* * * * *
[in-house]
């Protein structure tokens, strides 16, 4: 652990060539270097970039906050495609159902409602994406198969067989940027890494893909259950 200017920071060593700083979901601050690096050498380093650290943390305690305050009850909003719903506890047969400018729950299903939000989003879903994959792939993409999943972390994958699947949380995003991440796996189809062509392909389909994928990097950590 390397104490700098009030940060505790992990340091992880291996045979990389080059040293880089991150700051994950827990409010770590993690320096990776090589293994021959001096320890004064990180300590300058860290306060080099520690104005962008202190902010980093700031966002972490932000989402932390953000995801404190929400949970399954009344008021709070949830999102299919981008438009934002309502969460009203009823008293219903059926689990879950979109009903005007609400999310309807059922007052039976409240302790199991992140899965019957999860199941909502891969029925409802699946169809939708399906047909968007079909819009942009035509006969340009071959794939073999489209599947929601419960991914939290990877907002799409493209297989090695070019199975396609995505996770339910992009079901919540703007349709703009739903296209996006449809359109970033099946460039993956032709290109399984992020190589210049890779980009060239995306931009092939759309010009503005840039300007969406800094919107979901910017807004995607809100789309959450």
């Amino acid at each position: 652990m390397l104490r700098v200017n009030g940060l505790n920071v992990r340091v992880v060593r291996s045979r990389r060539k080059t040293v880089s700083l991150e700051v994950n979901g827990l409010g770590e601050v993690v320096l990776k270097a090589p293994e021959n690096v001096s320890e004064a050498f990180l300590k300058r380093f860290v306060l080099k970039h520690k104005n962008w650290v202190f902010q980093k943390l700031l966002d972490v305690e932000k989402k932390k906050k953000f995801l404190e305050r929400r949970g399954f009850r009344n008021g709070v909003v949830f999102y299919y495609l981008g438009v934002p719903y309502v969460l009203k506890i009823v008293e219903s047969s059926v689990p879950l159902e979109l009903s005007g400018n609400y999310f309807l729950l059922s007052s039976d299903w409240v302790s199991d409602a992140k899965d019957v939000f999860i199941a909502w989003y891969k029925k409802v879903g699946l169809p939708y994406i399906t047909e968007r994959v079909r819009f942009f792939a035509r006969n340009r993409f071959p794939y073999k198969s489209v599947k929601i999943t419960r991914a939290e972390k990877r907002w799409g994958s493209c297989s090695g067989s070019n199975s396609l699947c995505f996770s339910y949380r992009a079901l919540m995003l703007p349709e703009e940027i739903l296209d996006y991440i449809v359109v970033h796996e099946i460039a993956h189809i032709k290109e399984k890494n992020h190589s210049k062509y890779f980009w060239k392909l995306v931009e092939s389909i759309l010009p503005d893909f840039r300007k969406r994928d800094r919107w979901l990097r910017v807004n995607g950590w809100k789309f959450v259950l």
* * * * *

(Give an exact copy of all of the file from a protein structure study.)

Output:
[in-house]
């Protein structure tokens, strides 16, 4: 652990060539270097970039906050495609159902409602994406198969067989940027890494893909259950 200017920071060593700083979901601050690096050498380093650290943390305690305050009850909003719903506890047969400018729950299903939000989003879903994959792939993409999943972390994958699947949380995003991440796996189809062509392909389909994928990097950590 390397104490700098009030940060505790992990340091992880291996045979990389080059040293880089991150700051994950827990409010770590993690320096990776090589293994021959001096320890004064990180300590300058860290306060080099520690104005962008202190902010980093700031966002972490932000989402932390953000995801404190929400949970399954009344008021709070949830999102299919981008438009934002309502969460009203009823008293219903059926689990879950979109009903005007609400999310309807059922007052039976409240302790199991992140899965019957999860199941909502891969029925409802699946169809939708399906047909968007079909819009942009035509006969340009071959794939073999489209599947929601419960991914939290990877907002799409493209297989090695070019199975396609995505996770339910992009079901919540703007349709703009739903296209996006449809359109970033099946460039993956032709290109399984992020190589210049890779980009060239995306931009092939759309010009503005840039300007969406800094919107979901910017807004995607809100789309959450």
């Amino acid at each position: 652990m390397l104490r700098v200017n009030g940060l505790n920071v992990r340091v992880v060593r291996s045979r990389r060539k080059t040293v880089s700083l991150e700051v994950n979901g827990l409010g770590e601050v993690v320096l990776k270097a090589p293994e021959n690096v001096s320890e004064a050498f990180l300590k300058r380093f860290v306060l080099k970039h520690k104005n962008w650290v202190f902010q980093k943390l700031l966002d972490v305690e932000k989402k932390k906050k953000f995801l404190e305050r929400r949970g399954f009850r009344n008021g709070v909003v949830f999102y299919y495609l981008g438009v934002p719903y309502v969460l009203k506890i009823v008293e219903s047969s059926v689990p879950l159902e979109l009903s005007g400018n609400y999310f309807l729950l059922s007052s039976d299903w409240v302790s199991d409602a992140k899965d019957v939000f999860i199941a909502w989003y891969k029925k409802v879903g699946l169809p939708y994406i399906t047909e968007r994959v079909r819009f942009f792939a035509r006969n340009r993409f071959p794939y073999k198969s489209v599947k929601i999943t419960r991914a939290e972390k990877r907002w799409g994958s493209c297989s090695g067989s070019n199975s396609l699947c995505f996770s339910y949380r992009a079901l919540m995003l703007p349709e703009e940027i739903l296209d996006y991440i449809v359109v970033h796996e099946i460039a993956h189809i032709k290109e399984k890494n992020h190589s210049k062509y890779f980009w060239k392909l995306v931009e092939s389909i759309l010009p503005d893909f840039r300007k969406r994928d800094r919107w979901l990097r910017v807004n995607g950590w809100k789309f959450v259950l």